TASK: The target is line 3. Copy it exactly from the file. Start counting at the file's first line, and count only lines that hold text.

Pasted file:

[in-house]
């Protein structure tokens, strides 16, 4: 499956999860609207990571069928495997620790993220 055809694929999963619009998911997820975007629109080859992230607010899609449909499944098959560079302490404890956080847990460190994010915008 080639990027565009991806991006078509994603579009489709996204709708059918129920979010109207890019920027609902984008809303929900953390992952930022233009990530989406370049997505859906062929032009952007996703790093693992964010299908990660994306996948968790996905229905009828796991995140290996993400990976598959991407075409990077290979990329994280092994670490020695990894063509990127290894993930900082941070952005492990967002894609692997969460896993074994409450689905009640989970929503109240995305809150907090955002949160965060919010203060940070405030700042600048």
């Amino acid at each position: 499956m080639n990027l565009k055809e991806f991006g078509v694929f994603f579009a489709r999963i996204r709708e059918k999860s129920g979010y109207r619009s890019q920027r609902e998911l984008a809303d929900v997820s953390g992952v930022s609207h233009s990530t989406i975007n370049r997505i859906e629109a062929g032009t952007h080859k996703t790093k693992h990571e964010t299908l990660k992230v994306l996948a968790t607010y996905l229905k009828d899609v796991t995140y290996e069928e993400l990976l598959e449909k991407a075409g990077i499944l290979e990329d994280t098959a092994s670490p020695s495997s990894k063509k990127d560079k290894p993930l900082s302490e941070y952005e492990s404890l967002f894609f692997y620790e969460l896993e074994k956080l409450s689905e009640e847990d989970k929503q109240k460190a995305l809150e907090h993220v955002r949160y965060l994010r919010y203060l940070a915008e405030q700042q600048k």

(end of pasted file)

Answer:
């Amino acid at each position: 499956m080639n990027l565009k055809e991806f991006g078509v694929f994603f579009a489709r999963i996204r709708e059918k999860s129920g979010y109207r619009s890019q920027r609902e998911l984008a809303d929900v997820s953390g992952v930022s609207h233009s990530t989406i975007n370049r997505i859906e629109a062929g032009t952007h080859k996703t790093k693992h990571e964010t299908l990660k992230v994306l996948a968790t607010y996905l229905k009828d899609v796991t995140y290996e069928e993400l990976l598959e449909k991407a075409g990077i499944l290979e990329d994280t098959a092994s670490p020695s495997s990894k063509k990127d560079k290894p993930l900082s302490e941070y952005e492990s404890l967002f894609f692997y620790e969460l896993e074994k956080l409450s689905e009640e847990d989970k929503q109240k460190a995305l809150e907090h993220v955002r949160y965060l994010r919010y203060l940070a915008e405030q700042q600048k």